But Donny also loves to be introduced as Brandon’s dad or Jeremy’s dad, for example.
Donny says he wants more than anything for his sons to have a normal, positive growing up experience.
“It was tough for them in Chicago, because I was in the newspaper every day either in advertisements for ‘Joseph,’ or reviews or articles,” Donny says. “The boys became a shadow of me.”
Things improved once the family moved to Provo.
The Osmonds’ oldest son came home from school the first day with a big grin and said, “I’m just another Osmond here!” He’d had kids at school say things like, “Are you Nathan’s cousin?” And he’d been used to being “Donny’s son.”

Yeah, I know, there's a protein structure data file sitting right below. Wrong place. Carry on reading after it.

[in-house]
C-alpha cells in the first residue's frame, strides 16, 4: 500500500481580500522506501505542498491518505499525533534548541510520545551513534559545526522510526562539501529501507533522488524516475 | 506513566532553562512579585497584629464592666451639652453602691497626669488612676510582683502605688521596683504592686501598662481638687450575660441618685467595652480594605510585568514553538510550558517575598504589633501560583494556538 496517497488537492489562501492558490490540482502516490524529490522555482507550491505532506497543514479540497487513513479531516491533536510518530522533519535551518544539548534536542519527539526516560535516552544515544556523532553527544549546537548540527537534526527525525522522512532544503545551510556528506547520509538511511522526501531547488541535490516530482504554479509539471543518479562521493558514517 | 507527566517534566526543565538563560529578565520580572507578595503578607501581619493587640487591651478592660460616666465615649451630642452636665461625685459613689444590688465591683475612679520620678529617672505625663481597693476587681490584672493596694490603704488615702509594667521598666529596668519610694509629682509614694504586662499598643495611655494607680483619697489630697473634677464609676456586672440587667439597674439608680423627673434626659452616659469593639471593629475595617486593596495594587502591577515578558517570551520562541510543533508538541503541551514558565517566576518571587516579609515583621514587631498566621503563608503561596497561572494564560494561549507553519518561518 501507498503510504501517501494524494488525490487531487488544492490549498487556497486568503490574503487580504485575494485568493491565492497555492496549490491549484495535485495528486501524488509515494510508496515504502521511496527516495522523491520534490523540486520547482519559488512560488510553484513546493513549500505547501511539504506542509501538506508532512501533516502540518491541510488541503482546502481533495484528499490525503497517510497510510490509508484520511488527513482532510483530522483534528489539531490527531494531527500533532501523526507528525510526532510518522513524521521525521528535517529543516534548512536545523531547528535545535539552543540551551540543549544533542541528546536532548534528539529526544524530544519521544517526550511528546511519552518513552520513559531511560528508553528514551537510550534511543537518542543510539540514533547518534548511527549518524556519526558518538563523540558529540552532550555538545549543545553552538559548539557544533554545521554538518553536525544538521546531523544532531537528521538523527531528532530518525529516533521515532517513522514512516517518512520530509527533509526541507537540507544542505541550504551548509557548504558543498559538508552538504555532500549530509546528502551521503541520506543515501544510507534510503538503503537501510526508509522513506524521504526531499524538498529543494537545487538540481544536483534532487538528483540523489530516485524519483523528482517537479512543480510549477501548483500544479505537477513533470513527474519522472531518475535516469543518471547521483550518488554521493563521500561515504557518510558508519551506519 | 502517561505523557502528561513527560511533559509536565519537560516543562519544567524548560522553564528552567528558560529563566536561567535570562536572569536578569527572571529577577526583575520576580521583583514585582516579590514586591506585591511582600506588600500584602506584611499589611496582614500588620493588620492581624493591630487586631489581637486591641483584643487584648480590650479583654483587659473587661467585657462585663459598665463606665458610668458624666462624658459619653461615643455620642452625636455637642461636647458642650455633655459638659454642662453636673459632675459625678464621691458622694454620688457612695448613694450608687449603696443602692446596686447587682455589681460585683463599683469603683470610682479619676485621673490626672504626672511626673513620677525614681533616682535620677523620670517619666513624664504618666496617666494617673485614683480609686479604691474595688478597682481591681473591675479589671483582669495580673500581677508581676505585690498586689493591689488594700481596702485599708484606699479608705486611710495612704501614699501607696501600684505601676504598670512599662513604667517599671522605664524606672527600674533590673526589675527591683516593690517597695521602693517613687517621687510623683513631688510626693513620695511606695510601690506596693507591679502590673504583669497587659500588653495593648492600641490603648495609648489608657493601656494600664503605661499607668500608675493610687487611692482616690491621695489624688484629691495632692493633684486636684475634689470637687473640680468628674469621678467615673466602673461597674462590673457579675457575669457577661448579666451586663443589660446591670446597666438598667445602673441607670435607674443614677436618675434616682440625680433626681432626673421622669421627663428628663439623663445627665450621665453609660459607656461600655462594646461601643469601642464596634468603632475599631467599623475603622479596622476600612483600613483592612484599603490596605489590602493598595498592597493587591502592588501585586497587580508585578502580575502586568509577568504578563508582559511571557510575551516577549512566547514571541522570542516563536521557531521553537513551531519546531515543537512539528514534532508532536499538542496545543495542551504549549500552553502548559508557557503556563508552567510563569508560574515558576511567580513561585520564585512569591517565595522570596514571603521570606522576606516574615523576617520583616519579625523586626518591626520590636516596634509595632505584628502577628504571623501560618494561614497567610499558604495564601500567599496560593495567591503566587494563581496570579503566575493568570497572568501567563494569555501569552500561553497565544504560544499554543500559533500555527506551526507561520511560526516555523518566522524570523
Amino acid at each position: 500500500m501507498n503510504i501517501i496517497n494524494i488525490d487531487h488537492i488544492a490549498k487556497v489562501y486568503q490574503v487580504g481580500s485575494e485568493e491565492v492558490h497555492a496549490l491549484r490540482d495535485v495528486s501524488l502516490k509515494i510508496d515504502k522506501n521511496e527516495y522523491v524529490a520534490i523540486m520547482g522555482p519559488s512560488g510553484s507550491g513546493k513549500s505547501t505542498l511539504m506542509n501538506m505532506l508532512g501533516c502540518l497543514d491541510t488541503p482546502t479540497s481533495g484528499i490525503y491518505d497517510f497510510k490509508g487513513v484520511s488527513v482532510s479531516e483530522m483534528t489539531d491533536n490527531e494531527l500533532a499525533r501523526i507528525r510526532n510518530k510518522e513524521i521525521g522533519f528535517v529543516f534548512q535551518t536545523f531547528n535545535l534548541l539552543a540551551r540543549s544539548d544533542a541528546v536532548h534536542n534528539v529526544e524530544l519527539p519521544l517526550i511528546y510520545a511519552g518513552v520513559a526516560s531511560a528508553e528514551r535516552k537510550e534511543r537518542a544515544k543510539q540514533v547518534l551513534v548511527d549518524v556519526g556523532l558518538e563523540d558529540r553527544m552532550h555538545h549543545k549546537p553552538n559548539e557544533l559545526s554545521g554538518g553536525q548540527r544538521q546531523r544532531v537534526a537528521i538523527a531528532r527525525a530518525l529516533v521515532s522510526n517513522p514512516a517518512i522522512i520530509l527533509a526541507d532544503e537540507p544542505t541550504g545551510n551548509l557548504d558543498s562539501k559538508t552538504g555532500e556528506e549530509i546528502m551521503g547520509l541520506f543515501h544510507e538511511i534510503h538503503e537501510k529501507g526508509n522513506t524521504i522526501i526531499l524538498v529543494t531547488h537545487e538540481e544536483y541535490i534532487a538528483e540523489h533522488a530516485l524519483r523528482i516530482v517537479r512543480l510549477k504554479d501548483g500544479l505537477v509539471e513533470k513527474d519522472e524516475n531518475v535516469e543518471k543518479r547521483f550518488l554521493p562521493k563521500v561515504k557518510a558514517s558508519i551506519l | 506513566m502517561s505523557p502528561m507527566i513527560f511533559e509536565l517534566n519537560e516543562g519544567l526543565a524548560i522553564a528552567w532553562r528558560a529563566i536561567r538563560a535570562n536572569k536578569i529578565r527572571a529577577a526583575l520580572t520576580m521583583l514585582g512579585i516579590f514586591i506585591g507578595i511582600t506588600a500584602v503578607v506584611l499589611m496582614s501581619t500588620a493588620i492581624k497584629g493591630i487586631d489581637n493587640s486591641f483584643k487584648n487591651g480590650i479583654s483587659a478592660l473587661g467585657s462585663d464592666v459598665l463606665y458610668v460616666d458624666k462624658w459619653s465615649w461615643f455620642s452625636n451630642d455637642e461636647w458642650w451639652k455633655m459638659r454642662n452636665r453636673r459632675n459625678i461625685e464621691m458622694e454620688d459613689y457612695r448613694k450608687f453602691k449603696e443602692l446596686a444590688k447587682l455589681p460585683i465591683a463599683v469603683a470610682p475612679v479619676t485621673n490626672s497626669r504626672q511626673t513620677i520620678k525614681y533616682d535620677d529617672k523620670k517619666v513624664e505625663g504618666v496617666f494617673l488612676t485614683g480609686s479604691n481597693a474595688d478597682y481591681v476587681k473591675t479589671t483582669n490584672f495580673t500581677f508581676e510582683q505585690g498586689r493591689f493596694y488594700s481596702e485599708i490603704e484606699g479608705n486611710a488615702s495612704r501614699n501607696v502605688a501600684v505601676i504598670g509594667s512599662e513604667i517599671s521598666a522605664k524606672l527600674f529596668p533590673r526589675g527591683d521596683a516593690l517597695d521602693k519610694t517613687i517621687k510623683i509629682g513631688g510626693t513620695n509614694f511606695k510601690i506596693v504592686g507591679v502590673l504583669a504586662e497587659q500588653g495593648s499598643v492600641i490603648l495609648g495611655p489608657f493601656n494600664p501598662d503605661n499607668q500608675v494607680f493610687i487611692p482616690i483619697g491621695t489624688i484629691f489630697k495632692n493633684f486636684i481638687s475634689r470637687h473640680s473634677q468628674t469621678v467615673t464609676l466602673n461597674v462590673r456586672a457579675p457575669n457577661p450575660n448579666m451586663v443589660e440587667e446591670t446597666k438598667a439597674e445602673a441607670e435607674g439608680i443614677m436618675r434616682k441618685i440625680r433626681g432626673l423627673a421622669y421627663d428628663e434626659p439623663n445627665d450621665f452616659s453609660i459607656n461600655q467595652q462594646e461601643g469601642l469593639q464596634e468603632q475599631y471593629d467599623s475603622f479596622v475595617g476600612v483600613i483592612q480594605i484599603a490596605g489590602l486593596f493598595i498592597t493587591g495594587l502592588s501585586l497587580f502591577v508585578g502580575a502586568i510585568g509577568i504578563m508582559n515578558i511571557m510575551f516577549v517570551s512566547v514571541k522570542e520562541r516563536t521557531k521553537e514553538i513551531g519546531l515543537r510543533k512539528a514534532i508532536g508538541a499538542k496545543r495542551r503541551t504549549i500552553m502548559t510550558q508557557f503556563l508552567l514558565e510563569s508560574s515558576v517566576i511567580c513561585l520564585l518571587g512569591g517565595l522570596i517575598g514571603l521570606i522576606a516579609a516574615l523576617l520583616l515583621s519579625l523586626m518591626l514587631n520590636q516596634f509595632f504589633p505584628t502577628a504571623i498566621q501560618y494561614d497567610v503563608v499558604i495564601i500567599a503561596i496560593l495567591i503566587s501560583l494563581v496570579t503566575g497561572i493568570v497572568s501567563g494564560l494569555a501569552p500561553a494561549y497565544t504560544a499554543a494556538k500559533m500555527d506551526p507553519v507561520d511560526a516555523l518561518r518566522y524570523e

Donny on Donny
Family: Married to Debbie, five sons
Favorite Utah County spot: Sundance
Least favorite thing about Utah County: Inversions and lack of airport
Neighborhood nickname: Uncle Donny
Greatest personal achievement: Being a dad
Highlights for 2001:
• February: release “This is the Moment” CD
• March: PBS Special airs
• Summer: Tour United States
Donny and Debbie
Donny is quick to point out that his family is his top priority, and having a “silent giant” for a wife makes this possible.
“Show biz can be a very crazy life, but I’ve found a wonderful stability in her, and it has made a world of difference.”
Although Donny attributes much of his success to his wife and love of family, he is eager to protect their privacy, asking that a family photo not be included with this article. They are, afterall, just trying to be a family. And they are succeeding in that respect.